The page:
10 Thoughtful Questions For Interviewing Leaders

Published on
August 15, 2023

While all hires are important, hiring leaders will pose the biggest opportunity or threat to an existing team’s dynamic. The right leader will amplify an organization's success while the wrong hire can lead to tension, confusion, and even the departures of great people.

Past experience won’t reveal the thoughts and behaviors that led to those outcomes. More importantly, past experiences can’t accurately tell about the leader’s potential future.

Below are a series of questions that have helped companies dig below the surface to get a glimpse of how the prospective leader might perform. In full disclosure, I’ve used several of these questions when interviewing leaders for the Product Leadership and Design Leadership books. The journalistic nature of these questions can help in many situations.

Describe your decision-making process on an important initiative or strategy you’ve executed.

High-quality decisions are the bread and butter of leadership. This question aims to understand whether the interviewee makes objective decisions or relies entirely on gut instinct and opinion. Overconfidence in one’s opinion can often reflect a lake of openness and curiosity. Look out for subjective answers like, “It just made sense to me” or “I’ve done it like this in all my roles so I felt confident that it would work again.”

What situations, and who in your life, taught you to think and act like this?

This question seeks to understand the leader’s influences. Listen out for language that feels fear based or trauma based. Does this leader act out of insecurity? Do they feel like they deserved a certain outcome or result because of their past? Does it feel like they are trying to enforce a certain attitude?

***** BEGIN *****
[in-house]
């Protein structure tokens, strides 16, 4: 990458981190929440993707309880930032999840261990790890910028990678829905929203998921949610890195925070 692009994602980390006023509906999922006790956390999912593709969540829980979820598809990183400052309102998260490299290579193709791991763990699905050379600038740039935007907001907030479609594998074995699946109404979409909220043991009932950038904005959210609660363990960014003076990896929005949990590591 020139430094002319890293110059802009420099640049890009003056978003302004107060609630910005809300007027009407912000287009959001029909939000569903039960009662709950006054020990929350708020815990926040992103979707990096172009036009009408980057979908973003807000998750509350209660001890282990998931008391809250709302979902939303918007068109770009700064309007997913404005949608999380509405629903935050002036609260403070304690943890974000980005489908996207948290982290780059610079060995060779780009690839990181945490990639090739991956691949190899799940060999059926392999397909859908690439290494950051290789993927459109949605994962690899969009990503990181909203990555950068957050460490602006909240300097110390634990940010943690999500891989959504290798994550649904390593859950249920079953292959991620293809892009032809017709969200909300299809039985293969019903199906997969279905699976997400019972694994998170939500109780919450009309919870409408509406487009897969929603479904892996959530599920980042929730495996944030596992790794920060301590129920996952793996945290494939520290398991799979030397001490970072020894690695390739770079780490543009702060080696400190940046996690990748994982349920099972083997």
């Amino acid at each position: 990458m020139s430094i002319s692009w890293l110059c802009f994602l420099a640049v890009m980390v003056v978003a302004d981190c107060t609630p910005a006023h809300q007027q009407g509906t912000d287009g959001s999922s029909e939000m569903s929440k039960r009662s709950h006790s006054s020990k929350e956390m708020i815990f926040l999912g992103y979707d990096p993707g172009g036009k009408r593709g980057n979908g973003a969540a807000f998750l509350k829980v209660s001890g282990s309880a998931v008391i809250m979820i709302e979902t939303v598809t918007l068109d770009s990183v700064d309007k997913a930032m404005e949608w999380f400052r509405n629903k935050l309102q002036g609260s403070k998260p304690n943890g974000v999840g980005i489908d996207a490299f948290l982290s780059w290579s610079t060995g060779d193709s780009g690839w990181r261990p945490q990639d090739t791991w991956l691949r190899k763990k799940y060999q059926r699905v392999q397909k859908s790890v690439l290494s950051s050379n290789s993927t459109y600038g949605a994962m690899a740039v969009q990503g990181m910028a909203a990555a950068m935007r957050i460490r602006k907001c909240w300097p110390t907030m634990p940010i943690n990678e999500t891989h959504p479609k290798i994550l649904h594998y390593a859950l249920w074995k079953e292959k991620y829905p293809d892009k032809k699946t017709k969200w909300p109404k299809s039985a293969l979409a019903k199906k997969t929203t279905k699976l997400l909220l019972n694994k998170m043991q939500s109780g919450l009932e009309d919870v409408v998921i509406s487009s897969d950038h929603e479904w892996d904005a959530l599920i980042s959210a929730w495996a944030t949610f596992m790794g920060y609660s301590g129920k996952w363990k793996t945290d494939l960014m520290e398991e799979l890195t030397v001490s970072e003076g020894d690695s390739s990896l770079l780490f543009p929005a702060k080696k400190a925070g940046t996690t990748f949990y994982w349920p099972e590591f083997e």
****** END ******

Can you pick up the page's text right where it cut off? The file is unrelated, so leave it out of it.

Give me practical examples of your leadership style?

Moving the conversation toward practical examples will provide opportunities to see both how they describe themselves and how they remembered the events. Do they display humility in how they describe their style? Does the example feel one-sided or biased in their favor?

Tell me about a situation that influenced your approach to leadership?

Similar to the above, this question looks for underlying influences that will persist when this leader works with you. Were these situations successes or failures? Did these situations solicit humility and learning? As Jonny Ive says, “Success is the enemy of curiosity.”

Follow-up question… If I asked the other people on your team, would they agree with what you’ve just described?

Watch for the reaction here. Look for consistency and humility in their response. Do they react with defensiveness or curiosity?

What do you struggle to say no to?

We all have to choose between options. Leaders have to make tradeoffs as part of their work and it’s important to know what they personally struggle to say no to. Do they find themselves saying yes to please people? Do they say yes to create a sense they can do more?

When you see your team struggling, what do you do?

Great leaders know that all problems ultimately are their responsibility. As they share their experiences, how much responsibility did they accept for the team’s struggles? Does this question solicit frustration from the leader with their past team’s performance? Do they blame the team for the struggles?

If you could turn the clock back to change one decision you’ve had to make in a leadership role, what would it be and why?

This question extends the opportunity for the leader to share the lessons learned. Does this leader focus on moments that show growth and understanding? Or are these stories mostly about regret and ego?

Tell me about the conditions you need to thrive and how can the company provide that for you.

Providing an environment for leaders to be successful needs to be a core competency of any company. Each of us is different so we’d expect to see different conditions for each of us to thrive. In the same way, the leader needs to create a safe space for their team’s success, we also need to create an environment for the leader to be successful.

How do you adapt your approach in driving performance to achieve team and business objectives?

Context is everything. No leader will experience the exact same team or business environment. Even the same leader will see changes in context as markets change. If a leader can’t adapt to the context then they are unlikely to succeed.

Tell me about the growth of people after they’ve been led by you?

The wake that leaders leave behind is the people they’ve helped grow and succeed. Being an advocate and ally for others’ success is the primary role of a people leader. What has this leader done to create success for others? Can they show evidence of the positive influence they’ve had on their teams?

Thank you to all the amazing leaders that have taught me these questions. Special thanks to Ande La Monica, Robin Longes, and Mike Leibovitz.


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